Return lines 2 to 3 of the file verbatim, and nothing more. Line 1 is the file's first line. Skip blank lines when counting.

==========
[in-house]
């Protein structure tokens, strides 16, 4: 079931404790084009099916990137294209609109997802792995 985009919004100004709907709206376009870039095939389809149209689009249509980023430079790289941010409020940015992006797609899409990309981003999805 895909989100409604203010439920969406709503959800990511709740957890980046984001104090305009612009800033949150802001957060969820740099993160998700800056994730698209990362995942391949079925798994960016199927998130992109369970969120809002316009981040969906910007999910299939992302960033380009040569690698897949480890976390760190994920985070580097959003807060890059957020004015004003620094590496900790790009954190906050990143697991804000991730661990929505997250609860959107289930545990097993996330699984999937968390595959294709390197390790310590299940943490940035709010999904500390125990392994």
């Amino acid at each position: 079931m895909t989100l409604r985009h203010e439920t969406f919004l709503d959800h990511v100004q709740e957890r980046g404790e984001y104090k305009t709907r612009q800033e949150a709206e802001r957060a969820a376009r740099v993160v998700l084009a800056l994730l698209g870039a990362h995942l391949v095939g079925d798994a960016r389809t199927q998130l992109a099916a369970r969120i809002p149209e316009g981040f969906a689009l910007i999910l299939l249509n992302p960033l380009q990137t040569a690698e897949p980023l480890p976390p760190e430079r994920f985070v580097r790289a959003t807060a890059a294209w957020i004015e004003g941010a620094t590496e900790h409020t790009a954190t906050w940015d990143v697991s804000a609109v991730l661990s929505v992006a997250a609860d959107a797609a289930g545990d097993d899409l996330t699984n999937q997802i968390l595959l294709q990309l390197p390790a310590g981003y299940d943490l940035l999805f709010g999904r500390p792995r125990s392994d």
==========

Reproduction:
């Protein structure tokens, strides 16, 4: 079931404790084009099916990137294209609109997802792995 985009919004100004709907709206376009870039095939389809149209689009249509980023430079790289941010409020940015992006797609899409990309981003999805 895909989100409604203010439920969406709503959800990511709740957890980046984001104090305009612009800033949150802001957060969820740099993160998700800056994730698209990362995942391949079925798994960016199927998130992109369970969120809002316009981040969906910007999910299939992302960033380009040569690698897949480890976390760190994920985070580097959003807060890059957020004015004003620094590496900790790009954190906050990143697991804000991730661990929505997250609860959107289930545990097993996330699984999937968390595959294709390197390790310590299940943490940035709010999904500390125990392994």
């Amino acid at each position: 079931m895909t989100l409604r985009h203010e439920t969406f919004l709503d959800h990511v100004q709740e957890r980046g404790e984001y104090k305009t709907r612009q800033e949150a709206e802001r957060a969820a376009r740099v993160v998700l084009a800056l994730l698209g870039a990362h995942l391949v095939g079925d798994a960016r389809t199927q998130l992109a099916a369970r969120i809002p149209e316009g981040f969906a689009l910007i999910l299939l249509n992302p960033l380009q990137t040569a690698e897949p980023l480890p976390p760190e430079r994920f985070v580097r790289a959003t807060a890059a294209w957020i004015e004003g941010a620094t590496e900790h409020t790009a954190t906050w940015d990143v697991s804000a609109v991730l661990s929505v992006a997250a609860d959107a797609a289930g545990d097993d899409l996330t699984n999937q997802i968390l595959l294709q990309l390197p390790a310590g981003y299940d943490l940035l999805f709010g999904r500390p792995r125990s392994d």